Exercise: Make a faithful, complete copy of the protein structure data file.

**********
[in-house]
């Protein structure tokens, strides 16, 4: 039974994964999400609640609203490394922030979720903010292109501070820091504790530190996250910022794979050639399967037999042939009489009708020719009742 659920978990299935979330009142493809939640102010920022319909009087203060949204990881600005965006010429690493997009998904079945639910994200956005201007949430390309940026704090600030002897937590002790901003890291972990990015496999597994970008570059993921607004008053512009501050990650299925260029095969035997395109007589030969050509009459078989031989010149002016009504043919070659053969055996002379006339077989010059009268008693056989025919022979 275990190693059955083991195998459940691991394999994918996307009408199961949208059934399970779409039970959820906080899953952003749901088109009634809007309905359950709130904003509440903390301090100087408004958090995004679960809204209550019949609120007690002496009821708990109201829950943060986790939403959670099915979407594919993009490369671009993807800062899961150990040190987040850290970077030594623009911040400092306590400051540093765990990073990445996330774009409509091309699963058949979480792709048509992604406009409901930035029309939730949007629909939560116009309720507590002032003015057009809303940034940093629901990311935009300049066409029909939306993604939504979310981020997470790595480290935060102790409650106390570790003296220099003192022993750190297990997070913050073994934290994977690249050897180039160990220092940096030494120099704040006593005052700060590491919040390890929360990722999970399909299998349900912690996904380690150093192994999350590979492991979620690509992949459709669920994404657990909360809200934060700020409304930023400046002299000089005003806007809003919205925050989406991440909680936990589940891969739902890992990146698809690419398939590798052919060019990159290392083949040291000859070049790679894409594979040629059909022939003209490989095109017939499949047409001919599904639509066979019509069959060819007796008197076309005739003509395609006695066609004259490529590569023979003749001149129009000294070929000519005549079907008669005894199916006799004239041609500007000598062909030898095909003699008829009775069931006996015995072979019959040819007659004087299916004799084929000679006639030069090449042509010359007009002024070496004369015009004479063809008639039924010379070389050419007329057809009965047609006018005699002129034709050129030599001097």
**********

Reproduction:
[in-house]
């Protein structure tokens, strides 16, 4: 039974994964999400609640609203490394922030979720903010292109501070820091504790530190996250910022794979050639399967037999042939009489009708020719009742 659920978990299935979330009142493809939640102010920022319909009087203060949204990881600005965006010429690493997009998904079945639910994200956005201007949430390309940026704090600030002897937590002790901003890291972990990015496999597994970008570059993921607004008053512009501050990650299925260029095969035997395109007589030969050509009459078989031989010149002016009504043919070659053969055996002379006339077989010059009268008693056989025919022979 275990190693059955083991195998459940691991394999994918996307009408199961949208059934399970779409039970959820906080899953952003749901088109009634809007309905359950709130904003509440903390301090100087408004958090995004679960809204209550019949609120007690002496009821708990109201829950943060986790939403959670099915979407594919993009490369671009993807800062899961150990040190987040850290970077030594623009911040400092306590400051540093765990990073990445996330774009409509091309699963058949979480792709048509992604406009409901930035029309939730949007629909939560116009309720507590002032003015057009809303940034940093629901990311935009300049066409029909939306993604939504979310981020997470790595480290935060102790409650106390570790003296220099003192022993750190297990997070913050073994934290994977690249050897180039160990220092940096030494120099704040006593005052700060590491919040390890929360990722999970399909299998349900912690996904380690150093192994999350590979492991979620690509992949459709669920994404657990909360809200934060700020409304930023400046002299000089005003806007809003919205925050989406991440909680936990589940891969739902890992990146698809690419398939590798052919060019990159290392083949040291000859070049790679894409594979040629059909022939003209490989095109017939499949047409001919599904639509066979019509069959060819007796008197076309005739003509395609006695066609004259490529590569023979003749001149129009000294070929000519005549079907008669005894199916006799004239041609500007000598062909030898095909003699008829009775069931006996015995072979019959040819007659004087299916004799084929000679006639030069090449042509010359007009002024070496004369015009004479063809008639039924010379070389050419007329057809009965047609006018005699002129034709050129030599001097």